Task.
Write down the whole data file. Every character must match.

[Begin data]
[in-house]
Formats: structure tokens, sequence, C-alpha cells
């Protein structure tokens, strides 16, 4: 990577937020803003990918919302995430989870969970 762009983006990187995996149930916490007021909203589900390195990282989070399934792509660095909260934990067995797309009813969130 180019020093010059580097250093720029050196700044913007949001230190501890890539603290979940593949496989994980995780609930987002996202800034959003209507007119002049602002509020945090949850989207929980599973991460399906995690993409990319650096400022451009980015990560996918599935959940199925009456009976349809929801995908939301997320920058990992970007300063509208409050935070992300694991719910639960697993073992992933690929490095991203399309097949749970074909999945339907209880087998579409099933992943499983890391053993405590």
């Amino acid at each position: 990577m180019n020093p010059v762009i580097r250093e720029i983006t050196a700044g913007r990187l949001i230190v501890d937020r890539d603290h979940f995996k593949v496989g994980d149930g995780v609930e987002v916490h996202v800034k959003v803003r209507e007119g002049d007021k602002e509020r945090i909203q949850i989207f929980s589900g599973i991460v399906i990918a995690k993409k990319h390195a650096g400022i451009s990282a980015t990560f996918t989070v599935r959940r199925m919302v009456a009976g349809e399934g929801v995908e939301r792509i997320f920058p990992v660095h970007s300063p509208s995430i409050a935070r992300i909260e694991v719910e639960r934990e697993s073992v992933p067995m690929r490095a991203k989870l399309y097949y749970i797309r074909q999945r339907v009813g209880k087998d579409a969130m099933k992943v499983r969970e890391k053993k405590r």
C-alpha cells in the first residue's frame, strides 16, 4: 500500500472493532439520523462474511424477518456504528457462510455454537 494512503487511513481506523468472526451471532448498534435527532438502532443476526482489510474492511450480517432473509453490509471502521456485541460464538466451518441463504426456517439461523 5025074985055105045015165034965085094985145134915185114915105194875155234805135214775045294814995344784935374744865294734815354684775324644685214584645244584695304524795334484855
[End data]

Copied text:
[in-house]
Formats: structure tokens, sequence, C-alpha cells
């Protein structure tokens, strides 16, 4: 990577937020803003990918919302995430989870969970 762009983006990187995996149930916490007021909203589900390195990282989070399934792509660095909260934990067995797309009813969130 180019020093010059580097250093720029050196700044913007949001230190501890890539603290979940593949496989994980995780609930987002996202800034959003209507007119002049602002509020945090949850989207929980599973991460399906995690993409990319650096400022451009980015990560996918599935959940199925009456009976349809929801995908939301997320920058990992970007300063509208409050935070992300694991719910639960697993073992992933690929490095991203399309097949749970074909999945339907209880087998579409099933992943499983890391053993405590």
């Amino acid at each position: 990577m180019n020093p010059v762009i580097r250093e720029i983006t050196a700044g913007r990187l949001i230190v501890d937020r890539d603290h979940f995996k593949v496989g994980d149930g995780v609930e987002v916490h996202v800034k959003v803003r209507e007119g002049d007021k602002e509020r945090i909203q949850i989207f929980s589900g599973i991460v399906i990918a995690k993409k990319h390195a650096g400022i451009s990282a980015t990560f996918t989070v599935r959940r199925m919302v009456a009976g349809e399934g929801v995908e939301r792509i997320f920058p990992v660095h970007s300063p509208s995430i409050a935070r992300i909260e694991v719910e639960r934990e697993s073992v992933p067995m690929r490095a991203k989870l399309y097949y749970i797309r074909q999945r339907v009813g209880k087998d579409a969130m099933k992943v499983r969970e890391k053993k405590r």
C-alpha cells in the first residue's frame, strides 16, 4: 500500500472493532439520523462474511424477518456504528457462510455454537 494512503487511513481506523468472526451471532448498534435527532438502532443476526482489510474492511450480517432473509453490509471502521456485541460464538466451518441463504426456517439461523 5025074985055105045015165034965085094985145134915185114915105194875155234805135214775045294814995344784935374744865294734815354684775324644685214584645244584695304524795334484855